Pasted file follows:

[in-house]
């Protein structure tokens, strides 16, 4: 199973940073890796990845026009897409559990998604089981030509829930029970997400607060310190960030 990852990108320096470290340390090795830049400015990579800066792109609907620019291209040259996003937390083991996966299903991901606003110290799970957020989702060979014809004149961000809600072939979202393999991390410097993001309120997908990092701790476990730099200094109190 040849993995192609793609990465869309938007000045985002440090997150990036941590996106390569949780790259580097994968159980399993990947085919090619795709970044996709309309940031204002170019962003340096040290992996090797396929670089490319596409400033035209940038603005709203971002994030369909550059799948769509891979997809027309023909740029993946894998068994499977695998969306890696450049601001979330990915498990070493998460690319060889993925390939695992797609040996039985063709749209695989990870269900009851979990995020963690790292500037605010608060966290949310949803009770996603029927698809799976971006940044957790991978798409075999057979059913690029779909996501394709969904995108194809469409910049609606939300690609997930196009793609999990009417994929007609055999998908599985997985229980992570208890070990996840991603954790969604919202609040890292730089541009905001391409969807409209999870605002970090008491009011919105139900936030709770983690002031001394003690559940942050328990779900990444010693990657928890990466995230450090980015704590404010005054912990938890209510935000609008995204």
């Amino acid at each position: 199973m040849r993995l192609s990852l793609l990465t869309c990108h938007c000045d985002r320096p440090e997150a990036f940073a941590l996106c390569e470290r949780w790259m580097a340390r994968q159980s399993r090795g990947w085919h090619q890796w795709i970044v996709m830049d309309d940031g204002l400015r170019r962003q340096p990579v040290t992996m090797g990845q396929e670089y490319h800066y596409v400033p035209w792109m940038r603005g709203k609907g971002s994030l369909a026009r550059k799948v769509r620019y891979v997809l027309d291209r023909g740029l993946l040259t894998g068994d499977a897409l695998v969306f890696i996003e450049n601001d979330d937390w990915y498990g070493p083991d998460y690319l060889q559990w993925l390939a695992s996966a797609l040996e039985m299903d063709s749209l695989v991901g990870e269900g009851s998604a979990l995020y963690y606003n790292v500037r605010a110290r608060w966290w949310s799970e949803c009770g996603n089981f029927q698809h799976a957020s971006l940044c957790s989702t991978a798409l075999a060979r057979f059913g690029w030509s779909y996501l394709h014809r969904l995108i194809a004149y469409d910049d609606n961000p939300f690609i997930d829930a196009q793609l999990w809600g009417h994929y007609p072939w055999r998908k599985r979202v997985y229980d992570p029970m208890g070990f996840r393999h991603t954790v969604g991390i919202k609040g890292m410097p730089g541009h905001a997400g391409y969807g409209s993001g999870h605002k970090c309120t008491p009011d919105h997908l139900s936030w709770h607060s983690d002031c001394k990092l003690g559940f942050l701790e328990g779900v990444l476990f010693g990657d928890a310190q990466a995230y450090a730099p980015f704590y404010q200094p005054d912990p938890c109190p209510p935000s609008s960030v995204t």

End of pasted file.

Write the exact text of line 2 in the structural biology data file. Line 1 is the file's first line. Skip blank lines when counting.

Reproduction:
């Protein structure tokens, strides 16, 4: 199973940073890796990845026009897409559990998604089981030509829930029970997400607060310190960030 990852990108320096470290340390090795830049400015990579800066792109609907620019291209040259996003937390083991996966299903991901606003110290799970957020989702060979014809004149961000809600072939979202393999991390410097993001309120997908990092701790476990730099200094109190 040849993995192609793609990465869309938007000045985002440090997150990036941590996106390569949780790259580097994968159980399993990947085919090619795709970044996709309309940031204002170019962003340096040290992996090797396929670089490319596409400033035209940038603005709203971002994030369909550059799948769509891979997809027309023909740029993946894998068994499977695998969306890696450049601001979330990915498990070493998460690319060889993925390939695992797609040996039985063709749209695989990870269900009851979990995020963690790292500037605010608060966290949310949803009770996603029927698809799976971006940044957790991978798409075999057979059913690029779909996501394709969904995108194809469409910049609606939300690609997930196009793609999990009417994929007609055999998908599985997985229980992570208890070990996840991603954790969604919202609040890292730089541009905001391409969807409209999870605002970090008491009011919105139900936030709770983690002031001394003690559940942050328990779900990444010693990657928890990466995230450090980015704590404010005054912990938890209510935000609008995204």